The next morning we got our bikes off the rack and cycled to the coast along the excellent Vendée a Velo bike track. it was only about 5 miles and a really pleasant cycle. Shirley was happy because she always likes to see the sea on our trips – being brought up by the coast has given her a real longing to find it and just look at the view. Funnily enough the same thing didn’t happen to me with duck ponds. We stopped for a coffee in a square we had recognised on our way to the beach and then got back on our bikes confident that we could find our way back. We got lost. Really lost. We knew we we should be going inland but every turn we took led to the beach. Eventually we came across a huge holiday resort with a golf course and I went in to ask the golf pro how to find our way back. We were soon back on familiar roads and freewheeling down the hill into Talmont just in time to catch the Boulangerie before she shut for lunch. Lunch in France is a serious three hour affair so catching the bread shop before it shuts is crucial to our well being.
It’s getting cooler in the mornings and at night now in France. It catches us unawares most years – the afternoons are still very pleasantly warm but the mornings are proper parky. After a very chilly dog walk the next morning we decided to put on a bit of speed as we go south and chase the warmer weather. One night in the Poitou Charente region and a long day’s driving has brought us to one of our favourite places south of Bordeaux – Labastide d’Armagnac. It’s a mediaeval town with a great feeling of community and a massive Aire to stay for a day or two and enjoy it. We arrived tired at around 6 p.m. and found two British motorhomes, four friendly people to chat to and the last of the day’s sunshine to warm us.
I mentioned in an earlier post that we hadn’t packed enough clothes. The situation hit crisis point today when we realised that we were down to our last two pairs of clean knickers. We needed a laundrette or a supermarket with washing machines and dryers – quite a common sight in France. We drove through several small towns on our way to Labastide but didn’t see one anywhere. As a last resort we tried the town of Cadillac and to our immense relief we found an Intermarché complete with Laverie (laundromat). Using washing machines outside in the open air in a supermarket car park is a most interesting experience. When we arrived with virtually our entire wardrobe in two Tesco carrier bags we found that the bigger machine was occupied and the smaller one was free. It was obvious that we needed the bigger one so we waited the ten minutes until it was finished its cycle. The lady who was washing her duvet in there realised we needed it and with a few words, nods and points she made it clear that she wouldn’t let anyone else use it. In the meantime a slightly inebriated young man turned up with his clothes in a bag and a can of beer and began to load the smaller machine. To our amazement he took off his jacket, socks and trainers and put them in the machine as well, going off barefoot to sit on a wall and wait for his washing. We were suitably relieved that he stopped undressing before he got to his trousers. There is only one dryer in these mini laundrettes so the young man got to the dryer before our washing was finished. I was keen to get the dryer after him so I was going nowhere. This led to an interesting social situation where I was invited to enter into a conversation in French with a barefoot inebriated young man while we watched our pants turning in their machines. He could manage a few words of English and I did my best with French – “Votre chausettes dans la machine?” – stupid question because I’d seen him remove them. He laughed and shrugged a Gallic shrug and agreed that his socks were indeed in the machine. He then asked me if I was American and I put him right on that score pretty smartly and so it went on – idle small talk on a Friday afternoon in the town of Cadillac. It was surprisingly pleasant and I was a bit sad when the young man went on his way, socks and shoes now in place, as he waved his beer in the air and called “Bye for now”.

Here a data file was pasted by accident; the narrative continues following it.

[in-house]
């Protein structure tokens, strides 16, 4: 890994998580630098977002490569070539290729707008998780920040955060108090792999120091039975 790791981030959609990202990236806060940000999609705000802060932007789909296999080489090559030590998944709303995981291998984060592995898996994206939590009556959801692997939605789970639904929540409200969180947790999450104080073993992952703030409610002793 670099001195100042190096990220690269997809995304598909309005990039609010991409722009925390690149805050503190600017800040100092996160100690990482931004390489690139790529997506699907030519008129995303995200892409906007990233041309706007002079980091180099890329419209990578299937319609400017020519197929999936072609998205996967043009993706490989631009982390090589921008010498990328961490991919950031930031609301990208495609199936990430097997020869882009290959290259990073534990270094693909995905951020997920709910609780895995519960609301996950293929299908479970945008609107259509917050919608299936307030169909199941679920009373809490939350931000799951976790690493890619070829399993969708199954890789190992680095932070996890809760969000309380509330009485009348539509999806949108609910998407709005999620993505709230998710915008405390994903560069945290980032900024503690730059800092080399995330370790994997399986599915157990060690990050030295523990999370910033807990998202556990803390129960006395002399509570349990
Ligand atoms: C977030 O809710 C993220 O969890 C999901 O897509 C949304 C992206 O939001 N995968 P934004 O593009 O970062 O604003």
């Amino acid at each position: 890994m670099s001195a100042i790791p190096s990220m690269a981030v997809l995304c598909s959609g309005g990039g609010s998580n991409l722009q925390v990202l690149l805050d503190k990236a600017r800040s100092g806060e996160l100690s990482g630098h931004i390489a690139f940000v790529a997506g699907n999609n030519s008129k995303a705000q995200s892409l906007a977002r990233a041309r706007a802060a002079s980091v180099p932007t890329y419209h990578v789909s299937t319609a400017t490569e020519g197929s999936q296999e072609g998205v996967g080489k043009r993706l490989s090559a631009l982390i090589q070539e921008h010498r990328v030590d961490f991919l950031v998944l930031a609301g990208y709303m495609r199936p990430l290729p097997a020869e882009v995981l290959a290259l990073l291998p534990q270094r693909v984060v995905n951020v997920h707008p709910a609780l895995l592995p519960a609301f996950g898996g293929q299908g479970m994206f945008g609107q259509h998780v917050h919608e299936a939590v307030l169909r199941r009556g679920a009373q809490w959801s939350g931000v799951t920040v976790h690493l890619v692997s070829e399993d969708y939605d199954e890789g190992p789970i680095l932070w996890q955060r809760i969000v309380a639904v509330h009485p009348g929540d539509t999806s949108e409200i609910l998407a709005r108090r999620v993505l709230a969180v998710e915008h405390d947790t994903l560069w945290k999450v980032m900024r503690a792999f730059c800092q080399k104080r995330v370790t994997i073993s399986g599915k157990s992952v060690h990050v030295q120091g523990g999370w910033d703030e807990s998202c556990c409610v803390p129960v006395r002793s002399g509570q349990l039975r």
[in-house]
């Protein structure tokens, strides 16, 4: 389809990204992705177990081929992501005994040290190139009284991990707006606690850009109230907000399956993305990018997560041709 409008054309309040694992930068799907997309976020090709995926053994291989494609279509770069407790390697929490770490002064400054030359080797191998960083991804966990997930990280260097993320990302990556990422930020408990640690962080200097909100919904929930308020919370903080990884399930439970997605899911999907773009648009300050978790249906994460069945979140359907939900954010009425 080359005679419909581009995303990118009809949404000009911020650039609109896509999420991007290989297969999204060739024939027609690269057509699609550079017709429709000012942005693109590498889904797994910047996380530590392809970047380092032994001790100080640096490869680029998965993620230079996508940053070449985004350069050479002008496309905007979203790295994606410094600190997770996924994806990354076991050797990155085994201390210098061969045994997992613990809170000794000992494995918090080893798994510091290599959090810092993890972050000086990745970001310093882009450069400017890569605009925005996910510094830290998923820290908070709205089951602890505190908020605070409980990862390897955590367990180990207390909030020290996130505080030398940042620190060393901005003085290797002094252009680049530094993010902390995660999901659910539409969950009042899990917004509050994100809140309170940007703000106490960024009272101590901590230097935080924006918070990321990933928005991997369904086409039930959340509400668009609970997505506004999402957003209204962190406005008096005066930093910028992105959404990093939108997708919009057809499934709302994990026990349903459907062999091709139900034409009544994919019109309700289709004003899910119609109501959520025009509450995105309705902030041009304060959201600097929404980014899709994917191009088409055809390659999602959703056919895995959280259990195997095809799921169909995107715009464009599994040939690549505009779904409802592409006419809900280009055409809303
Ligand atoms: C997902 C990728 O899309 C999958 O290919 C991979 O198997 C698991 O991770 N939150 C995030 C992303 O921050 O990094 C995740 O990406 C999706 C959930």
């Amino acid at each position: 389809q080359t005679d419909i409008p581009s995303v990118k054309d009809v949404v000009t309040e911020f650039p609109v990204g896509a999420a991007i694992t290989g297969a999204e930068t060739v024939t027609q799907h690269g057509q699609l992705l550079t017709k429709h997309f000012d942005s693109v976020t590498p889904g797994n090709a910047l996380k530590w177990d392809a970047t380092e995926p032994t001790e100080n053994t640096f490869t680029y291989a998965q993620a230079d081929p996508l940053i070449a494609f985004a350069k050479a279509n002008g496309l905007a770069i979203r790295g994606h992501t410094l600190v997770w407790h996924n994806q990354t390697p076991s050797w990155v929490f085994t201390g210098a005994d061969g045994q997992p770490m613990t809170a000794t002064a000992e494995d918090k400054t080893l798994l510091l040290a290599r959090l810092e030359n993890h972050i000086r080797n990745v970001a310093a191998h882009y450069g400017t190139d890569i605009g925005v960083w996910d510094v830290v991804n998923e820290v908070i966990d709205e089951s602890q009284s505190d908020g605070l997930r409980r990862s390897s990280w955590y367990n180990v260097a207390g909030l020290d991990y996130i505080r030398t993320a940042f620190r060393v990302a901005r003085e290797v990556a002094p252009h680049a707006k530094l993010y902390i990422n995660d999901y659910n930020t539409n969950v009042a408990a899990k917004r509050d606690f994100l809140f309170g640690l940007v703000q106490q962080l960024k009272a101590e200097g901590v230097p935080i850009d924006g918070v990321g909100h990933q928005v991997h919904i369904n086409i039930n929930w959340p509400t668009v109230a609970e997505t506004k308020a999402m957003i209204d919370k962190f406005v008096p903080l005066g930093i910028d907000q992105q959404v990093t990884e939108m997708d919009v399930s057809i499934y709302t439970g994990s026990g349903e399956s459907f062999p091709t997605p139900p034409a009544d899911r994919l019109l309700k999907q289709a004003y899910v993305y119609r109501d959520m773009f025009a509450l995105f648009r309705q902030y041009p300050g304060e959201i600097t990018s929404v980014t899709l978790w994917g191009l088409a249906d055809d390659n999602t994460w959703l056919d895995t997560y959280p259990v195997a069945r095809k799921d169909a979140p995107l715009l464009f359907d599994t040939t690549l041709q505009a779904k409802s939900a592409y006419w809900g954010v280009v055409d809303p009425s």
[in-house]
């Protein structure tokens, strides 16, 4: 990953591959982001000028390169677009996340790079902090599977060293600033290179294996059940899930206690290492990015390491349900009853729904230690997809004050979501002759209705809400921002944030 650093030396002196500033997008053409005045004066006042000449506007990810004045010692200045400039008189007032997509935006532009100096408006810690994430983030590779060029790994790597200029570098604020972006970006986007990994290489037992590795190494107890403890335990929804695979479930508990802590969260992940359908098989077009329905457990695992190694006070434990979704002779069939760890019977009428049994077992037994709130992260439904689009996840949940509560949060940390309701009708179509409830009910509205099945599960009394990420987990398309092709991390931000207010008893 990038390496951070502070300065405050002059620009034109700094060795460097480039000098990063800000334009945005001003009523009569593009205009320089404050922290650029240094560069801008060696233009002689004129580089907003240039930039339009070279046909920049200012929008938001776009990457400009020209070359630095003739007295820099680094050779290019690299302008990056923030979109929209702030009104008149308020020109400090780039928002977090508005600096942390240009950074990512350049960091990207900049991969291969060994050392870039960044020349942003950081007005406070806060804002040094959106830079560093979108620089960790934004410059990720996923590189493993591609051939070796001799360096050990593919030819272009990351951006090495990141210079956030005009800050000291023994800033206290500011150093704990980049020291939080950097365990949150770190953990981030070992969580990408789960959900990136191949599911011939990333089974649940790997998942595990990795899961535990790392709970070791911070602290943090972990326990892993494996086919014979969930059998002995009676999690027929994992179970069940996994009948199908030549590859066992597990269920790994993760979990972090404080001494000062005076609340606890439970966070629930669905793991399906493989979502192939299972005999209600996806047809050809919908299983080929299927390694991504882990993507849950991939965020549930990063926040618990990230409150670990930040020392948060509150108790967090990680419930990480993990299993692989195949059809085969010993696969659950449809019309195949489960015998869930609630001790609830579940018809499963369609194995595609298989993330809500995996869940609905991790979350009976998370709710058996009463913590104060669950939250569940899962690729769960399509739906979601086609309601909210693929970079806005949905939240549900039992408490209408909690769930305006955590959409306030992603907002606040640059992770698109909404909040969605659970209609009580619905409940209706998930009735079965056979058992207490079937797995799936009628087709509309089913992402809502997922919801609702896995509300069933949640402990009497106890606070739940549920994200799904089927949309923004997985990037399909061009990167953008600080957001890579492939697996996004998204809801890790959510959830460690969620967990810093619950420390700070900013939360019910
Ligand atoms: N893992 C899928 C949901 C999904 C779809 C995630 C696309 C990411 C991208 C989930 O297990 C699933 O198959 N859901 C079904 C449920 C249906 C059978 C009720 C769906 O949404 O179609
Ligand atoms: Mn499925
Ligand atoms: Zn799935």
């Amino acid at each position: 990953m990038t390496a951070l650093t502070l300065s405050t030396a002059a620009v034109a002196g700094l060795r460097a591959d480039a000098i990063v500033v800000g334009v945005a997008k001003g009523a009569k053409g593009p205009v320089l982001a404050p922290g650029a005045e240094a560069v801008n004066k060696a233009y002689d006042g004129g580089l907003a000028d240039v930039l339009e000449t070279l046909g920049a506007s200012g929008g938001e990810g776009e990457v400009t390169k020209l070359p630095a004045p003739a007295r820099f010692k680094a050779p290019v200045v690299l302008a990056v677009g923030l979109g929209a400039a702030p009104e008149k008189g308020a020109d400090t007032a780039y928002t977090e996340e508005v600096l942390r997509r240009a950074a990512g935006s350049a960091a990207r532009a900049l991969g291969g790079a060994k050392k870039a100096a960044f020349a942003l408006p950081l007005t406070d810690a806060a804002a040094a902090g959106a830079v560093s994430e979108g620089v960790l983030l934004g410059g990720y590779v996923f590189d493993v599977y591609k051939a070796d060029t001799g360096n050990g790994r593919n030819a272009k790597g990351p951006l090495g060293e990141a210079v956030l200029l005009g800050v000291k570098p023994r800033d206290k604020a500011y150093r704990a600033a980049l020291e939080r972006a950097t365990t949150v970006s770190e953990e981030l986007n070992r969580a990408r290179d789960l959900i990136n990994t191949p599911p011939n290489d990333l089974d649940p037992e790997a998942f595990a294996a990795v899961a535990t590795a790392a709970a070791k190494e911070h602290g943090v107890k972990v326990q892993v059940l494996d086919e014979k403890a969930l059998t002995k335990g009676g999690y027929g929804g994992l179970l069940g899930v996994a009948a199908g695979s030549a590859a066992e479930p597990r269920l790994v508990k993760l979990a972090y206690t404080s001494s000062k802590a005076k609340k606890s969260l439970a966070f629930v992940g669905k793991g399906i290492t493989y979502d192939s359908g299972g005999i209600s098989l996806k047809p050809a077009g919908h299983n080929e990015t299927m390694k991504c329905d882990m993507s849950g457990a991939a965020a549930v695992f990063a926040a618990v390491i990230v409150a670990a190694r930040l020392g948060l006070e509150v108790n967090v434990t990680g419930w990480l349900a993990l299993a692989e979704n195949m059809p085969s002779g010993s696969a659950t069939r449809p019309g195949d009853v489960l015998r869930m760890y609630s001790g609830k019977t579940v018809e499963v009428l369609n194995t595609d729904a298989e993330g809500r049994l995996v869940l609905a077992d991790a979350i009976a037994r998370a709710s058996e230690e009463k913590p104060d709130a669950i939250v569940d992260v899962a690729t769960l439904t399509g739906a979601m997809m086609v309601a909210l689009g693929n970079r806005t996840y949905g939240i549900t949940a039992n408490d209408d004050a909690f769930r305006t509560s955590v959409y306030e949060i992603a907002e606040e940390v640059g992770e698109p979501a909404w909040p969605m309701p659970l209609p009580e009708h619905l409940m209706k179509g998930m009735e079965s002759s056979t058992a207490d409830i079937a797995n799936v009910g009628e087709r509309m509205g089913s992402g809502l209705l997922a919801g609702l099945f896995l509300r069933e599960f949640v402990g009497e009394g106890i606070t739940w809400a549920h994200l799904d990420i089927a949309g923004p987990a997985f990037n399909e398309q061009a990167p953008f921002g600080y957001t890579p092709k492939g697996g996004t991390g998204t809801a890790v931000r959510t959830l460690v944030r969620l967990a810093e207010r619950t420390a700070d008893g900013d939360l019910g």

So here we are, settled for a couple of nights in the south of France. We’ve no idea where we’re going next except that we’ll be in Spain in a couple of weeks. We’re very relaxed, sleeping like logs and eating well. Which reminds me – I thought I should take a picture of the kind of food you can produce in a motorhome kitchen, just in case any of our readers imagines we lived on baked beans and sausages.
Happy weekend folks!